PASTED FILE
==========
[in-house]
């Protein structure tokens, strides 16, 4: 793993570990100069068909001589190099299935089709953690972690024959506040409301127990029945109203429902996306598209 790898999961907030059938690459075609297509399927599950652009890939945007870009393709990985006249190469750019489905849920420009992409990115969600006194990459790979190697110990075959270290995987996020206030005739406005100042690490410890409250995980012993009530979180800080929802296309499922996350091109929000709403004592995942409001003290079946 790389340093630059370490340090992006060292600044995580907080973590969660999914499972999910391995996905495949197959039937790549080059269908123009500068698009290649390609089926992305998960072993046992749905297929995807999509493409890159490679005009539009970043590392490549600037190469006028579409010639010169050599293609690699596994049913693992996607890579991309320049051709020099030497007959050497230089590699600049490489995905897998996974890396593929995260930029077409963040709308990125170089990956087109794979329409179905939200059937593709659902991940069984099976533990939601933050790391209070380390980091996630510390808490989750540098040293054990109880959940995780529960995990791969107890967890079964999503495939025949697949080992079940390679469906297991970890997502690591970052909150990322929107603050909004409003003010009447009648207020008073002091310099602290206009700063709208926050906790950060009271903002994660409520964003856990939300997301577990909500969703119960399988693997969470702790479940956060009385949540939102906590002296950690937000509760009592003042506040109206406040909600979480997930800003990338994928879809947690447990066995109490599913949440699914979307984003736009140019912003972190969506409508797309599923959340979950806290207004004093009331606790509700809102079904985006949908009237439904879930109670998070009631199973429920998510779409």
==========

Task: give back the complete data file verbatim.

[in-house]
């Protein structure tokens, strides 16, 4: 793993570990100069068909001589190099299935089709953690972690024959506040409301127990029945109203429902996306598209 790898999961907030059938690459075609297509399927599950652009890939945007870009393709990985006249190469750019489905849920420009992409990115969600006194990459790979190697110990075959270290995987996020206030005739406005100042690490410890409250995980012993009530979180800080929802296309499922996350091109929000709403004592995942409001003290079946 790389340093630059370490340090992006060292600044995580907080973590969660999914499972999910391995996905495949197959039937790549080059269908123009500068698009290649390609089926992305998960072993046992749905297929995807999509493409890159490679005009539009970043590392490549600037190469006028579409010639010169050599293609690699596994049913693992996607890579991309320049051709020099030497007959050497230089590699600049490489995905897998996974890396593929995260930029077409963040709308990125170089990956087109794979329409179905939200059937593709659902991940069984099976533990939601933050790391209070380390980091996630510390808490989750540098040293054990109880959940995780529960995990791969107890967890079964999503495939025949697949080992079940390679469906297991970890997502690591970052909150990322929107603050909004409003003010009447009648207020008073002091310099602290206009700063709208926050906790950060009271903002994660409520964003856990939300997301577990909500969703119960399988693997969470702790479940956060009385949540939102906590002296950690937000509760009592003042506040109206406040909600979480997930800003990338994928879809947690447990066995109490599913949440699914979307984003736009140019912003972190969506409508797309599923959340979950806290207004004093009331606790509700809102079904985006949908009237439904879930109670998070009631199973429920998510779409």